President Biden And Attorney General Garland Deliver Remarks On Gun Crime Prevention
President Joe Biden speaks on gun crime prevention measures as Attorney General Merrick Garland looks on at the White House on June 23, 2021, in Washington, D.C. Biden pledged to aggressively go after illegal gun dealers and to boost federal spending in aid to local law enforcement. | Kevin Dietsch/Getty Images file photo

Garland, a Chicago native raised in Lincolnwood, will be launching five “strike forces” to battle gun trafficking, including one based in Chicago.

WASHINGTON — Attorney General Merrick Garland returns to his native Chicago on Thursday and Friday to bolster the city’s battle with unrelenting gun violence.

Garland, raised in north suburban Lincolnwood, will be in Chicago for the launch of firearms trafficking strike forces in five cities Thursday. In Chicago, he will visit a Chicago Police Department “strategic decision support center” in the afternoon.

In the evening, Garland will attend a “listening session” with people who are part of a program to reduce gun violence — with intervention and prevention a key element in President Joe Biden’s broader crime fighting package unveiled last month.

On Friday, Garland will meet with federal prosecutors and other federal law enforcement officials from around Illinois who will be part of the cross-jurisdictional strike forces.

The new long-term strategy includes a crackdown on straw purchasers who buy guns in Indiana, the suburbs and the rest of the state that end up being used in shootings in Chicago.

The strike forces are a new Biden administration initiative to reduce violent crime in Chicago, Los Angeles, Washington, New York and the San Francisco Bay/Sacramento area.

In Chicago, U.S. Attorney John Lausch, who runs the Northern Illinois operation, and the top ATF officials in Chicago will be responsible for implementing the new strategy, a DOJ official said. It includes enhanced and formalized new coordination between Lausch and the U.S. attorneys in central and southern Illinois and Indiana.

While Chicago has long prohibited the sale of firearms, weapons flowing to criminals from Indiana, other states and Chicago’s suburbs make the city’s ban ineffective.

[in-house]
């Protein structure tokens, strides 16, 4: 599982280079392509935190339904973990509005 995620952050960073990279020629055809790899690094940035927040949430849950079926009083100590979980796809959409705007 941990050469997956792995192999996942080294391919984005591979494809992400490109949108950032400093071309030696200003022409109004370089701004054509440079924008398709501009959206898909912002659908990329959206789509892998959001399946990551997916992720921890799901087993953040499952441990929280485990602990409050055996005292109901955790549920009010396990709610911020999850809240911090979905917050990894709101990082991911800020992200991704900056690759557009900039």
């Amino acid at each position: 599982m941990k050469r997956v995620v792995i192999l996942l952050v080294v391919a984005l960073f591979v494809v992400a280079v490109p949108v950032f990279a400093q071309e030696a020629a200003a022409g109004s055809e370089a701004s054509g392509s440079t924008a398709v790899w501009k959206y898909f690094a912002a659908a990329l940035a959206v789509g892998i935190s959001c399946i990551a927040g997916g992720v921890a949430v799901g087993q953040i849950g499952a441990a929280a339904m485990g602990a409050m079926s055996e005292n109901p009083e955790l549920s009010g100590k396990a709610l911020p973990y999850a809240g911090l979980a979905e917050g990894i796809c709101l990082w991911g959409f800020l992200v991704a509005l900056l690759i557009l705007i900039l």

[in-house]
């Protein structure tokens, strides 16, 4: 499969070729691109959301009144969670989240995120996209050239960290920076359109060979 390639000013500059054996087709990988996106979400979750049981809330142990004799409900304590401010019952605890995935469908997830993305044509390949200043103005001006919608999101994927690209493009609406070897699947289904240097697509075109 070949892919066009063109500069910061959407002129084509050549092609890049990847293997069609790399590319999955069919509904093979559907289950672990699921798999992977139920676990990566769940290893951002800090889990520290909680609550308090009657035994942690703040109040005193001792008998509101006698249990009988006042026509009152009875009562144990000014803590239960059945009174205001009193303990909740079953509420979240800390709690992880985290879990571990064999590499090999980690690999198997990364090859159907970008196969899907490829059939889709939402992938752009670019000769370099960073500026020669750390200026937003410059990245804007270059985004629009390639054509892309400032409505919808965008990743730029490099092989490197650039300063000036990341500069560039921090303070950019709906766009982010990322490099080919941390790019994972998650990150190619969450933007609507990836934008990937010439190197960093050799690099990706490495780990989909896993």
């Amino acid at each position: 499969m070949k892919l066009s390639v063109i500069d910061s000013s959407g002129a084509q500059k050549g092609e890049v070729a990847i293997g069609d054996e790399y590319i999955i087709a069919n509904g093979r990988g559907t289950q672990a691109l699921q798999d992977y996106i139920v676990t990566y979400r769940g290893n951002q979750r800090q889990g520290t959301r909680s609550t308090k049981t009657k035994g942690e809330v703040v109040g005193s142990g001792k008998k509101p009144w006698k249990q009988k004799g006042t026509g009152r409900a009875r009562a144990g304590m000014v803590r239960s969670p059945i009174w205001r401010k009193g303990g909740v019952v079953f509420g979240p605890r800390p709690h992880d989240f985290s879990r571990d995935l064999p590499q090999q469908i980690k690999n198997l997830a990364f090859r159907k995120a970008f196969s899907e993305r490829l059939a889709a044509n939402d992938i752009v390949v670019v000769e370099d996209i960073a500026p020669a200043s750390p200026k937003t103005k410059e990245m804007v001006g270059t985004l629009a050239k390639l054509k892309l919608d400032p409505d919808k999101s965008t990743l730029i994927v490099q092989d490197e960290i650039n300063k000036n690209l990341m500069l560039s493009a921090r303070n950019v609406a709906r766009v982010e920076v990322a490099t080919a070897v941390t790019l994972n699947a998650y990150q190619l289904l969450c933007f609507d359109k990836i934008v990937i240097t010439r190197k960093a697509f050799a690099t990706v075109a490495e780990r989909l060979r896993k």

Gun rights advocates have pointed to Chicago’s tough anti-gun laws — and the ongoing chronic violence — as so-called evidence that gun bans don’t work. The real world problem for Chicago, which shares a southern border with Indiana, are gun stores near the city and people — known as “straw purchasers” — who legally buy guns passed along to criminals.

For some time, Mayor Lori Lightfoot and Chicago Police Supt. David Brown have said the federal government needs to do more to stop the flow of illegal firearms to the city to prevent crime before it happens.

Lightfoot is expected to meet with Garland while he is in the city. When Garland was born, his parents lived near 79th Street and Jeffery Boulevard in South Shore.

Straw purchasers are people with clean records — no criminal or domestic violence history — who are able to clear federal background checks to legally purchase weapons they illegally pass on to someone who is not qualified to own a firearm.

A Justice Department official, outlining the program Tuesday, said federal agents and prosecutors will be told that firearms traffickers who provide “weapons to violent offenders are the enforcement priority across the country.”

The “strike forces,” the official said, “will help ensure sustained and focused coordination among federal, state and local law enforcement partners across jurisdictions to disrupt significant firearms trafficking corridors.

“The goal of this coordination effort is to disrupt the entire trafficking network from the place where guns originate, where they travel through other jurisdictions, to the places where they’re ultimately used to commit violent crime.”

The official said the plan does not include deploying extra agents to Chicago on a temporary basis.

That was a tactic used by former President Donald Trump’s Justice Department to fight violent crime in Chicago and other cities under the name of “Operation Legend.” On July 22, 2020, Trump’s Justice Department announced it was sending to Chicago more than 100 agents from the FBI, DEA and ATF to work with U.S. Attorney John Lausch. That program ended in December.

The Justice Department official said, “This is not a short-term infusion of resources; rather it’s a long term coordinated multi-jurisdictional strategy to ensure that disrupting these trafficking patterns remains a priority as long as necessary to address the problem.”

On June 23, President Joe Biden and Garland announced the administration’s gun violence prevention strategy at the White House and promised the strike forces within a month.

On July 7, when Biden made his first presidential visit to Chicago — hours after two ATF agents and a Chicago police officer were shot — Lightfoot asked Biden to speed up the timetable for promised help. Brown, at a White House meeting on July 12 to discuss the president’s crime fighting strategies, said Garland made a “significant commitment” to help the city where he was born.

At the Tuesday briefing, an ATF official noted that “firearm tracking schemes can be relatively low volume, which often makes it hard to detect until guns are recovered in crimes.

“So occasionally we will see large recoveries, but think less of tractor trailer loads of firearms and think more of ants marching from one place to another.”

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